A pair of elongate rod-like electrically conductive members or electrodes 212, 214 are inserted into the pyrotechnic transmission line 204 at an end portion located away from the inflator. The electrodes 212, 214 are located in a plane extending perpendicular to the longitudinal central axis of a portion of the pyrotechnic transmission line 204 located adjacent the electrodes. Respective ends 252, 254 of the electrodes are located adjacent one another but are spaced apart. The electrodes 212, 214 are fixed in any suitable manner, such as by adhesive bonding or the like, to the pyrotechnic transmission line 204 so that the ends 252, 254 are maintained in the spaced apart relationship. Wires 232, 234 connect the respective electrodes 212, 214 with the pair of power sources 206.
When the vehicle is involved in a collision, a known inertia sensor (not shown) closes switch 242 and electrical power from the power sources 206 is conducted to the electrodes 212, 214 to generate a spark between the ends 252, 254 of the electrodes. The heat created by the spark between the ends 252, 254 of the electrodes 212, 214 ignites the pyrotechnic cords 224. The pyrotechnic cords 224 then burn rapidly toward the end of the pyrotechnic transmission line 204 connected with the inflator, as described above, to ignite grains of gas generating material located in the inflator.
Each power source 206 includes a known piezoelectric crystal 260. Upon the application of a force to the piezoelectric crystal 260, such as would occur during a collision of the vehicle, the piezoelectric crystal undergoes deformation to the position indicated schematically by the dashed lines 260a. During the deformation of the piezoelectric crystal 260, an electrostatic charge is generated. When the switch 242 is closed, the electrostatic charge creates a spark between the ends 252, 254 of the electrodes 212, 214 to ignite the pyrotechnic cords 224.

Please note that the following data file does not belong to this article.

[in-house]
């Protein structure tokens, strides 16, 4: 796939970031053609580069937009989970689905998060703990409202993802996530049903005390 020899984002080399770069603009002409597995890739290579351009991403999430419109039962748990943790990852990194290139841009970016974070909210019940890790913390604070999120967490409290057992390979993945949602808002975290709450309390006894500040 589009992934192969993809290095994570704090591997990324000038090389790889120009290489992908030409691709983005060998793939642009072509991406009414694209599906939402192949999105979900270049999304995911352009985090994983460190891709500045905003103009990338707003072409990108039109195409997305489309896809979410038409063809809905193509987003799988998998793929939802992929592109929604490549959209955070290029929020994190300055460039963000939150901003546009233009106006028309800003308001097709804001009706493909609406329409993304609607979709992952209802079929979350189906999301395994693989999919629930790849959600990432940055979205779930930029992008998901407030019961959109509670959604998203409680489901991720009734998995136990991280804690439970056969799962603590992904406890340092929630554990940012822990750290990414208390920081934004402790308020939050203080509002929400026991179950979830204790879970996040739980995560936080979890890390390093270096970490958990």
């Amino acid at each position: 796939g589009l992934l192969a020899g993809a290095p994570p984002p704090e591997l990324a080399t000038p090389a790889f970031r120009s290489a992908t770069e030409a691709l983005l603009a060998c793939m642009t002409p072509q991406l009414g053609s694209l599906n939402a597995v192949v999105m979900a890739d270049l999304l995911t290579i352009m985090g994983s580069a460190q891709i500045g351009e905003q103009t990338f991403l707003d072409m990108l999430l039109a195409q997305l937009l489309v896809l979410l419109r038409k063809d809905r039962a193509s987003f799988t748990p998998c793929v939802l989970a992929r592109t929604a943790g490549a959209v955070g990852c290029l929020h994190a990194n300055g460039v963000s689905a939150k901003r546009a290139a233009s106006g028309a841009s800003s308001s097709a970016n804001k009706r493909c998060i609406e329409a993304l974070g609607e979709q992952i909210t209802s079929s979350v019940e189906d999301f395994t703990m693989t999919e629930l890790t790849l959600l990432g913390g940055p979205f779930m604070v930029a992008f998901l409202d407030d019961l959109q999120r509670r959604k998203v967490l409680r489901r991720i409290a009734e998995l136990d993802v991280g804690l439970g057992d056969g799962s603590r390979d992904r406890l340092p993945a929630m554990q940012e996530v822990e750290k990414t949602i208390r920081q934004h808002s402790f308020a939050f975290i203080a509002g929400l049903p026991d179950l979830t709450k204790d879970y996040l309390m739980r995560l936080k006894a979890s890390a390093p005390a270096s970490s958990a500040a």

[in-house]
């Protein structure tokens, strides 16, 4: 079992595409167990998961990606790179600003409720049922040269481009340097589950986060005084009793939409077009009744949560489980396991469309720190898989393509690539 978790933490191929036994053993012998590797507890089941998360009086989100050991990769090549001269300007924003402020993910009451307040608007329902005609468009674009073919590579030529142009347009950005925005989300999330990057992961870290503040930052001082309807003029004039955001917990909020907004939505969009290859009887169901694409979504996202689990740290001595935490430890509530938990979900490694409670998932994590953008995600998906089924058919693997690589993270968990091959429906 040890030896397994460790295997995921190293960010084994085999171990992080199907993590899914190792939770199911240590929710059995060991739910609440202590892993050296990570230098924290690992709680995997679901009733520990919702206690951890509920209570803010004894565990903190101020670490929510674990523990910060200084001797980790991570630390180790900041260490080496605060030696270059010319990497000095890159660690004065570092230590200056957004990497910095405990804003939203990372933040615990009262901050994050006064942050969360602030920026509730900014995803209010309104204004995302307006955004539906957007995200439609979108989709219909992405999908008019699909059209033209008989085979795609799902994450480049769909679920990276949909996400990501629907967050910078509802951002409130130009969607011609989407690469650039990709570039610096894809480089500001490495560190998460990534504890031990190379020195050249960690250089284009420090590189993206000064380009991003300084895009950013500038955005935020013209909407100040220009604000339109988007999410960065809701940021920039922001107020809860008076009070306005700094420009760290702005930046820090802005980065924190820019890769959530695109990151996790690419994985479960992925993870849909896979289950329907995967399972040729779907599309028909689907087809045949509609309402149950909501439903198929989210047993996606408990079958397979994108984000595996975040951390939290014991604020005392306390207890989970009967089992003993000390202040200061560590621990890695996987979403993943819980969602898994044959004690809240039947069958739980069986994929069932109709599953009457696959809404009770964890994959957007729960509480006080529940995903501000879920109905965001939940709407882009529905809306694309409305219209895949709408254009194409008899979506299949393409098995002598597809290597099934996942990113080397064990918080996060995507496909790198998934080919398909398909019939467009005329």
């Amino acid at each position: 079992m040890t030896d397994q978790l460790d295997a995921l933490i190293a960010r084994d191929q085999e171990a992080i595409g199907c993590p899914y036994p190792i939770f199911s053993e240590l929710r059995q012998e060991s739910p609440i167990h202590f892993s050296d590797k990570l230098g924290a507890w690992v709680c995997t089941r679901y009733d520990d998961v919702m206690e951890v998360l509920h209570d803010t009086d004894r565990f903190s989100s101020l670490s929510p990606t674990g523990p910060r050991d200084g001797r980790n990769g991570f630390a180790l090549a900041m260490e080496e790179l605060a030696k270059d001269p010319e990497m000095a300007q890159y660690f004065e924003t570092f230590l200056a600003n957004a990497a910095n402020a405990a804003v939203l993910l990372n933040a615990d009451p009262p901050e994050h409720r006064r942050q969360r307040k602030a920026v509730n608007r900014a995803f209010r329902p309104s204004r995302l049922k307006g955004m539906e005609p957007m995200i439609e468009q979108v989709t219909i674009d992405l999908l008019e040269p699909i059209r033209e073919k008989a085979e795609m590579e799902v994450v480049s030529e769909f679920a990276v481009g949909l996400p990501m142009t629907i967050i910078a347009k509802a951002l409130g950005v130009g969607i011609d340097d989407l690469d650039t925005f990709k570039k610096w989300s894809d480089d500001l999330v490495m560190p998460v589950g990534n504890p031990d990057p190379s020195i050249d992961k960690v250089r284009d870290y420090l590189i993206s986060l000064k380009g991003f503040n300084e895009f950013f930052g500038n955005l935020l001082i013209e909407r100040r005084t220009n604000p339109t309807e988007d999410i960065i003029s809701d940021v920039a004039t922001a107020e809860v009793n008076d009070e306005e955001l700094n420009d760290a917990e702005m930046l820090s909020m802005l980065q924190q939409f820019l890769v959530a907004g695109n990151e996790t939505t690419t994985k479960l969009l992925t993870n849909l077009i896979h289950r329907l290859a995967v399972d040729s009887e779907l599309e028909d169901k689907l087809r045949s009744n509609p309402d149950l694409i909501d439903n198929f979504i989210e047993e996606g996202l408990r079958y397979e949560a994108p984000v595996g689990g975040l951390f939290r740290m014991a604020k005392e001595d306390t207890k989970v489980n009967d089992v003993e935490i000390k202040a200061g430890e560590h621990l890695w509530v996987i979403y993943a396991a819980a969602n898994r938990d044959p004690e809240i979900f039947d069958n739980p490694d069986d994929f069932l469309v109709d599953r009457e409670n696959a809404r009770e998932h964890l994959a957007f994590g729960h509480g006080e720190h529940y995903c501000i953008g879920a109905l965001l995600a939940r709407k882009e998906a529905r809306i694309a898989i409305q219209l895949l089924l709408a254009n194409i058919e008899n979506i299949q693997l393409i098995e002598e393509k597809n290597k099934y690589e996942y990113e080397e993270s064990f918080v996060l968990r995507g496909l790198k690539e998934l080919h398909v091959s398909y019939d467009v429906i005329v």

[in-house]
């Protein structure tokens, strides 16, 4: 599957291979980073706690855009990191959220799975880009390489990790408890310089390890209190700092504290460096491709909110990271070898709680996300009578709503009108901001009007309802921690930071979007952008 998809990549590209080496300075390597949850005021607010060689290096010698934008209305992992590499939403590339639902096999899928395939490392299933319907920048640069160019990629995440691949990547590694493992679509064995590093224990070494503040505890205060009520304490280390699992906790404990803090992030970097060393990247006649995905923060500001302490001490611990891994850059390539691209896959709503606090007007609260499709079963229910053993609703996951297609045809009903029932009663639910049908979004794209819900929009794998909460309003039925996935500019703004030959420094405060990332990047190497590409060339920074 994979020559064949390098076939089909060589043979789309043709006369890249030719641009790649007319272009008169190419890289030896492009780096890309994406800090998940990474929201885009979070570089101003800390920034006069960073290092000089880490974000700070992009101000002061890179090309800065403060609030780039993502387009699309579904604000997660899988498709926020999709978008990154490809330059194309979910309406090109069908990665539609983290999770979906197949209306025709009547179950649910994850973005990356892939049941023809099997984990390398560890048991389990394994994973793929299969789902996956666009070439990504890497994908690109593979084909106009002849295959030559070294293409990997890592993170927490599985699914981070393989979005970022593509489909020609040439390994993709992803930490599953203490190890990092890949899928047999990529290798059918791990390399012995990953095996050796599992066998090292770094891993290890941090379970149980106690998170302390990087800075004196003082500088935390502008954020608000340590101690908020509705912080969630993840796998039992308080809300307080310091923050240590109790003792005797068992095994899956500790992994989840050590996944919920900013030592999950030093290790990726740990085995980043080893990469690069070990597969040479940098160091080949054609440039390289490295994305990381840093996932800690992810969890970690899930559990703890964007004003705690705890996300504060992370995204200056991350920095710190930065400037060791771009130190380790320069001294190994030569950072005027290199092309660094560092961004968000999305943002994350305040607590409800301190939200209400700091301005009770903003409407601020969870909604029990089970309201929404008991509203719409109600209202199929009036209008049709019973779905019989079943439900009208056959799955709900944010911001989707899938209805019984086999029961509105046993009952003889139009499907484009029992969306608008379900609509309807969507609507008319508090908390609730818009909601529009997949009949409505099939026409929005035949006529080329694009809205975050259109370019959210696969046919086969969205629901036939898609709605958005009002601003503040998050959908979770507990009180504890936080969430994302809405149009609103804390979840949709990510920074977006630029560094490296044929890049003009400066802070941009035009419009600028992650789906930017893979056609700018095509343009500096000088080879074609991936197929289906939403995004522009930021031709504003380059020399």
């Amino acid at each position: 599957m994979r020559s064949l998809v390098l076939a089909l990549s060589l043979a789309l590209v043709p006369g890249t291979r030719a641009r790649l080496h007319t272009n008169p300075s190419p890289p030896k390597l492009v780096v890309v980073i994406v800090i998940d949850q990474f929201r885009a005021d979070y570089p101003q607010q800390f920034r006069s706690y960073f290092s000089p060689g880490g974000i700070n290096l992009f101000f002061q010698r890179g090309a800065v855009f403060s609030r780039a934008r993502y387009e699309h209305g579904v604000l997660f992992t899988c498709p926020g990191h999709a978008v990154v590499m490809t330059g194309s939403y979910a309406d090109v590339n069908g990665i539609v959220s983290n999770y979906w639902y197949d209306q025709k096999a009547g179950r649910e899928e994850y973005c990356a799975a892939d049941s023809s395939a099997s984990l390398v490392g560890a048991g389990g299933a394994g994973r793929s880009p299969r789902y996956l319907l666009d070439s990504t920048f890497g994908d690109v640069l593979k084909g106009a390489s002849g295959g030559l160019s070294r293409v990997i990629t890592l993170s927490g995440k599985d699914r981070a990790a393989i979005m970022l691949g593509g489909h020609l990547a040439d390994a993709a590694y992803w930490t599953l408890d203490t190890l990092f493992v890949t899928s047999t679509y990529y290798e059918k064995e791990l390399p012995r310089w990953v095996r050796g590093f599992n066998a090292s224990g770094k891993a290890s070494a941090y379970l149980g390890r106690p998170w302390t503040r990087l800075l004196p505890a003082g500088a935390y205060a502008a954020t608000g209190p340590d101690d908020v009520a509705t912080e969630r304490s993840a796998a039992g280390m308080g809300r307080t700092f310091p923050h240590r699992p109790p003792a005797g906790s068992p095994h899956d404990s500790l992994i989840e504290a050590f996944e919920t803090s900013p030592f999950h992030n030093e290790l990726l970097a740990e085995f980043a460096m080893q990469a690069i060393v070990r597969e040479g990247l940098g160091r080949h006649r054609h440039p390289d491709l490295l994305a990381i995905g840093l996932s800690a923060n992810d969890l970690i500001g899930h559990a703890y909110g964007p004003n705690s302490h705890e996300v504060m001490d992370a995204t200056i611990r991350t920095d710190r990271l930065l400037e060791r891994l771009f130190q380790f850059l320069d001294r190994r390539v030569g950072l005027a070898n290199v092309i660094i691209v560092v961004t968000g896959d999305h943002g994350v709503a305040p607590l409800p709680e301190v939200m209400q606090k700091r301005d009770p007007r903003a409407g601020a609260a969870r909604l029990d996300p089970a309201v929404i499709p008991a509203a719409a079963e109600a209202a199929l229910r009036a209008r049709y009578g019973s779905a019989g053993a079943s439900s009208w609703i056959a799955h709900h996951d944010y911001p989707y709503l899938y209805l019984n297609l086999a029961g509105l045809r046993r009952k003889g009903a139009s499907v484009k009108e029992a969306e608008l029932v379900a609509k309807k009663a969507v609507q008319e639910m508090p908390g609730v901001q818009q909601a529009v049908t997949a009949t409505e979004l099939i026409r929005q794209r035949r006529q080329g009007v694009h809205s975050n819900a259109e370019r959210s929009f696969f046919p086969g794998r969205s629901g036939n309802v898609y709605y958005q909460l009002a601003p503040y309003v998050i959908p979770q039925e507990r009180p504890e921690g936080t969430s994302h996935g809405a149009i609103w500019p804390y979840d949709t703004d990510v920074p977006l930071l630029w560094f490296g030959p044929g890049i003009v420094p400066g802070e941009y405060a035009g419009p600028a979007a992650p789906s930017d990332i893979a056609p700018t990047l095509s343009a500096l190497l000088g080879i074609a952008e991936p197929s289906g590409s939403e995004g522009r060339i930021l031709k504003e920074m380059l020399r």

A force, as indicated by the arrow 272, is applied to the piezoelectric crystals 260 in order to deform the piezoelectric crystals and generate the electrostatic charge. The force 272 may be transmitted through a front bumper 274 of the vehicle, for example, as illustrated schematically in FIG. 5. The front bumper 274 is mechanically connected with the piezoelectric crystals 260. During a collision in the vehicle head-on direction, the front bumper 274 moves to the position illustrated in dashed lines 274a to deform the piezoelectric crystals 260 to the position indicated by dashed lines 260a. However, it will be apparent that other mechanical means for deforming the piezoelectric crystals 260 can be used.
The use of the piezoelectric crystals 260 to generate electrical power provides an advantage in that a power source 206 independent of the vehicle electrical system is provided. Thus, when the electrical system of the vehicle is not operating, electrical power is provided to ignite the igniter 202.
From the above description of embodiments of the invention, those skilled in the art will perceive improvements, changes and modifications. Such improvements, changes and modifications within the skill of the art are intended to be covered by the appended claims.
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|U.S. Classification||280/735, 280/736, 280/741, 102/202.8, 102/210|
|International Classification||B60R21/33, B60R21/01|
|Cooperative Classification||B60R2021/335, B60R21/0136, B60R21/017, B60R21/01|
|European Classification||B60R21/01, B60R21/0136, B60R21/017|
|Nov 1, 1994||REMI||Maintenance fee reminder mailed|
|Mar 26, 1995||LAPS||Lapse for failure to pay maintenance fees|
|Jun 6, 1995||FP||Expired due to failure to pay maintenance fee|
Effective date: 19950329